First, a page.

Definitions for genetic determinism
This page provides all possible meanings and translations of the word genetic determinism
Genetic determinism is the belief that genes, along with environmental conditions, determine morphological and behavioral phenotypes. The term is sometimes mistakenly applied to the unscientific belief that genes determine, to the exclusion of environmental influence, how an organism turns out. As CH Waddington wrote in 1957, "It is of course a truism which has long been recognised that the development of any individual is affected both by the hereditary determinants which come into the fertilised egg from the two parents and also by the nature of the environment in which the development takes place." A related error is that geneticists and molecular biologists have only recently come to the realization that environment is essential in the development of the organism from egg to adult. In fact theorists and researchers long ago understood that genetic effects cannot be studied in isolation of the environment and that all measurements of such effects are only relative to stable external conditions. Also known since at least the 1950s is the means by which the environment influences embryonic and juvenile development, namely the epigenetic control of gene activation and deactivation.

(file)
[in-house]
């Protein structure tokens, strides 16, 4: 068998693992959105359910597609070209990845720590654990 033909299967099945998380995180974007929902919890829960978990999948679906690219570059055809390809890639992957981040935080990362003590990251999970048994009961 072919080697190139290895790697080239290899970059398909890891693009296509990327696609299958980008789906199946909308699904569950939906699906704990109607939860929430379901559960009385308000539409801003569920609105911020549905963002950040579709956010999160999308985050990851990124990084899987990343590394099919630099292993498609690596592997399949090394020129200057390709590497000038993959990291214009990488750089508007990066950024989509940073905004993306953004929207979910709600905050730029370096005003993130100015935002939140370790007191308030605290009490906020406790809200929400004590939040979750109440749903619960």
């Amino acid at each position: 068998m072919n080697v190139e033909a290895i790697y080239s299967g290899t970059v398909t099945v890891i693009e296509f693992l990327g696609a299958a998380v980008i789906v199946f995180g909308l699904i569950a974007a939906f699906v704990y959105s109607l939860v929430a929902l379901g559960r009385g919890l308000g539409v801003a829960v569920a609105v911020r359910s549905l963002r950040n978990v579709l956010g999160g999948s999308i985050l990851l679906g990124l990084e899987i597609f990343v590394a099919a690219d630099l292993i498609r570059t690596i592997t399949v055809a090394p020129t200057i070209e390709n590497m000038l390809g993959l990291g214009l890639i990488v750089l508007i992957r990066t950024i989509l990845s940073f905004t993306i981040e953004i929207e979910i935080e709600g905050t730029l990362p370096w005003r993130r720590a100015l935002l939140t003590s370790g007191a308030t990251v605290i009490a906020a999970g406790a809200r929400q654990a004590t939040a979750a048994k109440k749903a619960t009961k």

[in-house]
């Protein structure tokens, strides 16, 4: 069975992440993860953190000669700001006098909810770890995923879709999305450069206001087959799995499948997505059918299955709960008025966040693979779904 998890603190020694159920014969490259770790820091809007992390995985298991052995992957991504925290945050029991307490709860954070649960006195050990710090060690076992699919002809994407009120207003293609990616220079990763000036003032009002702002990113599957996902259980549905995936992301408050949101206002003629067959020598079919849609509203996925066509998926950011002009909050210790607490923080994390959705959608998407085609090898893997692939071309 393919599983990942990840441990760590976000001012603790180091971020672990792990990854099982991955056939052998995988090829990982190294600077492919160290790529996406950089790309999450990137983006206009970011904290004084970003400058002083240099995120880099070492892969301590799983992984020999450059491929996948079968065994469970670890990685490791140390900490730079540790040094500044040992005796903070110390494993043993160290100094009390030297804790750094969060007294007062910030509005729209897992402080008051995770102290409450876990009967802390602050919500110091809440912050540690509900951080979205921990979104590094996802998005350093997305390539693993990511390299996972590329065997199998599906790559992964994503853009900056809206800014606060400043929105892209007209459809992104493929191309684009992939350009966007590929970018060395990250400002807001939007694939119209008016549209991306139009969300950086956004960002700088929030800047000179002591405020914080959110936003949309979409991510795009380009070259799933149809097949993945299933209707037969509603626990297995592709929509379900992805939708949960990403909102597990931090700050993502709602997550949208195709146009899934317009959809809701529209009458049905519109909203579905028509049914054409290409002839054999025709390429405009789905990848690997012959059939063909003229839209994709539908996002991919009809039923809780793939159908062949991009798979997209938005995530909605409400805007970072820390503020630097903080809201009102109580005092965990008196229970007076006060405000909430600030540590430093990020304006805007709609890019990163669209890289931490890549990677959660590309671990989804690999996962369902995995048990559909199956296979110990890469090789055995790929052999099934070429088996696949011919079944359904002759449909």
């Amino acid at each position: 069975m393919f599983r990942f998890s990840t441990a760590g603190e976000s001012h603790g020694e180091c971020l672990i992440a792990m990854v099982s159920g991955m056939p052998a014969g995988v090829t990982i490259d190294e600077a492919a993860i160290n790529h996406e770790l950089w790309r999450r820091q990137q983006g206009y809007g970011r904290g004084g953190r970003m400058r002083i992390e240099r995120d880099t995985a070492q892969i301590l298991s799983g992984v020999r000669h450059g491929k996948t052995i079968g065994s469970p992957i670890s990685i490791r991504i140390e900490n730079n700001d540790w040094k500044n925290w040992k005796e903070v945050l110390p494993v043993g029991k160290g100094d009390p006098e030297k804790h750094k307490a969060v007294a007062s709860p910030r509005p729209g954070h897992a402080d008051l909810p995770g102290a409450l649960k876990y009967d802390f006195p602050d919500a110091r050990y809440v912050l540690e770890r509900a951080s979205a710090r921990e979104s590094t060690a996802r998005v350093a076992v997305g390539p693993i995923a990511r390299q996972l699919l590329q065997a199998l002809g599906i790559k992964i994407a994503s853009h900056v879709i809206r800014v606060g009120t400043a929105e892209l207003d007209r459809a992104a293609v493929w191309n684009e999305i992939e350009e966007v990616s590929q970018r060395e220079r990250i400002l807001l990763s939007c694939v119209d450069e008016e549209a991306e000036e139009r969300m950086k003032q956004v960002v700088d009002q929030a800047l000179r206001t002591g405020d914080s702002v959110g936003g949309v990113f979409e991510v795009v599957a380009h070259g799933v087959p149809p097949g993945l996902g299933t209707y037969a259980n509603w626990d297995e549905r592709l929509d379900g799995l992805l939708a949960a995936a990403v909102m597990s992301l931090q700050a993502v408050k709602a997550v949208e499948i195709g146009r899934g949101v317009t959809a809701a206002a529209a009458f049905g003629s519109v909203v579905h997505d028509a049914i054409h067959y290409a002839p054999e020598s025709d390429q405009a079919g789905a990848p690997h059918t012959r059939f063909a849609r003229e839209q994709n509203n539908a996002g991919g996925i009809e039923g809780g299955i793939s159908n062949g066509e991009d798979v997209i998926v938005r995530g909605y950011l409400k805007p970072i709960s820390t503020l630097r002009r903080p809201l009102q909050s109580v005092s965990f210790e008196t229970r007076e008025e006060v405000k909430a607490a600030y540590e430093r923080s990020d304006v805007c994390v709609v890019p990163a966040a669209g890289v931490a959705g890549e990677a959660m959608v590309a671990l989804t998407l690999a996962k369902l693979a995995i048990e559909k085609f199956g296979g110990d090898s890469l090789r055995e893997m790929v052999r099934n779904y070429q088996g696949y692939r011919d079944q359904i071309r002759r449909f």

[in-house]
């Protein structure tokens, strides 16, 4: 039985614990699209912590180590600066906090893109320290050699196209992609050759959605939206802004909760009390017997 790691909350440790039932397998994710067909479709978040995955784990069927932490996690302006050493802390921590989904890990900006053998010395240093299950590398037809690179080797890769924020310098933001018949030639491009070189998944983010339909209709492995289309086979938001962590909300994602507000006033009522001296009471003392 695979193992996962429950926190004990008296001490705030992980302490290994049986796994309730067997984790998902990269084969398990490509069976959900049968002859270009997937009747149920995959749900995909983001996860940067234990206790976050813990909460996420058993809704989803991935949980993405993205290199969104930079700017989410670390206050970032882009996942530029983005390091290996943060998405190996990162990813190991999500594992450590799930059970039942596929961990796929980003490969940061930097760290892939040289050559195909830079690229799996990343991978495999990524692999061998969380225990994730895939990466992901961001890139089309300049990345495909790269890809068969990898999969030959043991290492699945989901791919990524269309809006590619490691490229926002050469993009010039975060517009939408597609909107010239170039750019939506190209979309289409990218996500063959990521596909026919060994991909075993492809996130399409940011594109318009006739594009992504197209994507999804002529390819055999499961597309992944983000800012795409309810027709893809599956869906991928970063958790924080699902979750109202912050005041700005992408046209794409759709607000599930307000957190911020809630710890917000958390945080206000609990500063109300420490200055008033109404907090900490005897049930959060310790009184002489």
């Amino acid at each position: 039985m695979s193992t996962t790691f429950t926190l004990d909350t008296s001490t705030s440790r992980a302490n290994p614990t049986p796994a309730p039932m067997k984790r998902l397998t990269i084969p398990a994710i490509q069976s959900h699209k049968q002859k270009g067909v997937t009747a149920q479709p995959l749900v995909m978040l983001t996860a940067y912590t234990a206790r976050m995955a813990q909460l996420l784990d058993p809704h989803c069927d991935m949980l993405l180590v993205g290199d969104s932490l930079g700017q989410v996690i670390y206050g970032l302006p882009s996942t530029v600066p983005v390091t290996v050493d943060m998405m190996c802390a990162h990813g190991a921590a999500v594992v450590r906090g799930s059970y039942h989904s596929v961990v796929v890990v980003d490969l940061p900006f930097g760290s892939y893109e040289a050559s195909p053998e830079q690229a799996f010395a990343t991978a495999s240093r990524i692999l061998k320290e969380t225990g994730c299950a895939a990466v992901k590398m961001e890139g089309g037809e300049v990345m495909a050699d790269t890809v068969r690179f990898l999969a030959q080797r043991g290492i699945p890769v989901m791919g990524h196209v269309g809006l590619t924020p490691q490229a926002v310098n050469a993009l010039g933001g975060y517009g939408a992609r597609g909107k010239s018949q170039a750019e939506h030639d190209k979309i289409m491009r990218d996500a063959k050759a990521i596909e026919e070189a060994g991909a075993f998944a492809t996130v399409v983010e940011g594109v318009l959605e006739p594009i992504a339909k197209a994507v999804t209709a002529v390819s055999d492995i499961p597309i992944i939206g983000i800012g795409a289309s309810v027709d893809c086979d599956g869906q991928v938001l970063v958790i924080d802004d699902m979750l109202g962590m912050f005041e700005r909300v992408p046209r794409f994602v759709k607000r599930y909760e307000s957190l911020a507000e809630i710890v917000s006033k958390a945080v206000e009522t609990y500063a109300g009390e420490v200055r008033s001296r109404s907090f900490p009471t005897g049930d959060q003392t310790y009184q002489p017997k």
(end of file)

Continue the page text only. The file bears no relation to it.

U.S. National Library of Medicine
The theory that human CHARACTER and BEHAVIOR are shaped by the GENES that comprise the individual's GENOTYPE rather than by CULTURE; ENVIRONMENT; and individual choice.
Find a translation for the genetic determinism definition in other languages:
Select another language:
Discuss these genetic determinism definitions with the community:
Use the citation below to add this definition to your bibliography:
"genetic determinism." Definitions.net. STANDS4 LLC, 2014. Web. 1 Oct. 2014. <http://www.definitions.net/definition/genetic determinism>.